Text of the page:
Outside Kind: Hike Kind
One of the most spectacular aspects of Bozeman is the hiking trails. Surrounded by mountain ranges and just a stone's throw from Yellowstone National Park, you'll never tire of finding new landscapes and bagging some serious peaks. There are options for all abilities and ages, from the gentle (and ADA accessible) walk to Palisades Falls to Sacajawea Peak, the highest point in the Bridger Mountain Range; the trails are varied, well-kept, and offer stunning scenery. And, as Bozeman continues to grow in both visitation and population, they are ever-more popular, so we've put together some friendly reminders about hiking etiquette.
One of the most important things you can do to take care of our trails is to avoid muddy trails, particularly in the early spring, when trails are wet. Often, people hike around the mud puddle, creating new paths called social trails. These trails trample natural flora, fauna, and natural grasses. Every summer, several groups try to undo these braided, social trails; by hiking around the puddle, you're undoing all the work people have put in.
During mud season, it's best to hike early in the morning, when trails are still frozen. If the parking lot is full, have a backup plan to go somewhere less crowded to minimize wear and tear on the trail.
Most trails around Bozeman are open to hiking, biking, motorized bikes, and horseback riding. Whatever mode you choose, it's essential to share the path. Uphill hikers always have the right of way unless you encounter a horse, in which case, the hiker should always step aside. Call out and alert the horse and rider that you are on the trail. Uphill or downhill bikers should yield to uphill hikers, but hikers should be aware of their surroundings. Don't use headphones and stay alert. A biker may not be able to stop right away, so always keep an ear open so you can hear what is going on around you.
Be sure you are familiar with where you are going and download a map from sites such as All Trails or onX Maps. Review information from other hikers and be sure you find the appropriate ability. The Hiking Bozeman forum on Facebook is an excellent resource for trail conditions, wildlife sightings, and additional important information. Don't count on having cell service. Always hike with a partner and let someone know where you are going and when you plan to return. Finally, be bear aware; carry bear spray and make noise on the trail.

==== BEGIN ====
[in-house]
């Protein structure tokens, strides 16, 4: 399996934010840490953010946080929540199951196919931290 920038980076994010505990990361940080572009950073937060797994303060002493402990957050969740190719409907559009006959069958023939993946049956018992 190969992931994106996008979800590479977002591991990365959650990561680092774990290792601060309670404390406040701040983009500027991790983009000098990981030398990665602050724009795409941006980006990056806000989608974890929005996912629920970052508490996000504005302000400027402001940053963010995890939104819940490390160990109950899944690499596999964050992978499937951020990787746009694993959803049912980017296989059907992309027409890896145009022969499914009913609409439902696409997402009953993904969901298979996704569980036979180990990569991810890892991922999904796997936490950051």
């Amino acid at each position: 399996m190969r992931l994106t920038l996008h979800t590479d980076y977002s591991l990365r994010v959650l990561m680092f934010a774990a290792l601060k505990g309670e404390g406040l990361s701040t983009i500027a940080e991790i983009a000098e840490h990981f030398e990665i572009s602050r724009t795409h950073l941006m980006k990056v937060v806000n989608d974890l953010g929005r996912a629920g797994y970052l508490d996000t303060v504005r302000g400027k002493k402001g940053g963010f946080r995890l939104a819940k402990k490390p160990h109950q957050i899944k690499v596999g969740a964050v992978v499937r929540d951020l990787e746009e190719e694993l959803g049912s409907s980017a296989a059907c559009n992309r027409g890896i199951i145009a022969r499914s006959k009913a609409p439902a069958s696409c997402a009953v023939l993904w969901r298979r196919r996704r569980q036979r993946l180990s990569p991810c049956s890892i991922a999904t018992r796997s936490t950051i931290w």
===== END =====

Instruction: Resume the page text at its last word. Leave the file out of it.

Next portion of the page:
Leave No Trace
You know the rule, "Pack it in, pack it out." That goes for dog waste as well. Always carry dog poop bags, and if there isn't a waste receptacle, carry it out. And while it seems things like orange peels and apple cores are harmless, any time food is left out; it increases the chance of a human-predator interaction.
"Howdy is how we do it." Greeting people, smiling, and saying hello is standard etiquette for hikers. Kindness is key. Treat each other with kindness but also treat the trails with kindness. Study up on etiquette, who yields to who, and who has the right of way, making for a better experience for everyone.
About Outside Kind
The Outside Kind Alliance, which consists of several local organizations and is facilitated by One Montana, joined forces to protect the people and places we love and to explore ethical use issues that all recreational users need to know about. We want everyone to have a great experience, understand how to enjoy the outdoors while sharing it with others, and treading lightly on the resource. To learn more, visit outsidekind.org.
If you enjoyed this blog, take a look at some of our other related articles:
- 10 Tips for Responsible Hiking
- Hiking Triple Tree Trail in Bozeman
- Hiking the Continental Divide Trail